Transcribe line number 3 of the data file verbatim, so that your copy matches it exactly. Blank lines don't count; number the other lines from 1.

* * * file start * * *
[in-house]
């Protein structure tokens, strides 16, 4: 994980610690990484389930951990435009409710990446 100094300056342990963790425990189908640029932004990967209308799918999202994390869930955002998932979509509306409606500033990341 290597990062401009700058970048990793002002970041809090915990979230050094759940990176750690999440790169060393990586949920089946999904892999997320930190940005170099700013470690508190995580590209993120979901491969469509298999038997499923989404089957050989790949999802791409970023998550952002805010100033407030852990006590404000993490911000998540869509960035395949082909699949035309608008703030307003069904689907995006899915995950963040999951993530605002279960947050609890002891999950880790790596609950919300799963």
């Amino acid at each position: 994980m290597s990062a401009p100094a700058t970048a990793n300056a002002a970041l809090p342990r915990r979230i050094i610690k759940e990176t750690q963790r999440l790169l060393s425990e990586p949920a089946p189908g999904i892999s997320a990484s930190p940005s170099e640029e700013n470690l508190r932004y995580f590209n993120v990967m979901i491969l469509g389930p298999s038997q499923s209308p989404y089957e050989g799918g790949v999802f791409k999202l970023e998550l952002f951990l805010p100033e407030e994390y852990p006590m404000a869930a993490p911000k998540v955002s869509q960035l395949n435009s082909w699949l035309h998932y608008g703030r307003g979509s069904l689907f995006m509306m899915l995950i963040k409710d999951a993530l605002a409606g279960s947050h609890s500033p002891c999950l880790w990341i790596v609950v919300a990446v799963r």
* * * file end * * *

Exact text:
């Amino acid at each position: 994980m290597s990062a401009p100094a700058t970048a990793n300056a002002a970041l809090p342990r915990r979230i050094i610690k759940e990176t750690q963790r999440l790169l060393s425990e990586p949920a089946p189908g999904i892999s997320a990484s930190p940005s170099e640029e700013n470690l508190r932004y995580f590209n993120v990967m979901i491969l469509g389930p298999s038997q499923s209308p989404y089957e050989g799918g790949v999802f791409k999202l970023e998550l952002f951990l805010p100033e407030e994390y852990p006590m404000a869930a993490p911000k998540v955002s869509q960035l395949n435009s082909w699949l035309h998932y608008g703030r307003g979509s069904l689907f995006m509306m899915l995950i963040k409710d999951a993530l605002a409606g279960s947050h609890s500033p002891c999950l880790w990341i790596v609950v919300a990446v799963r």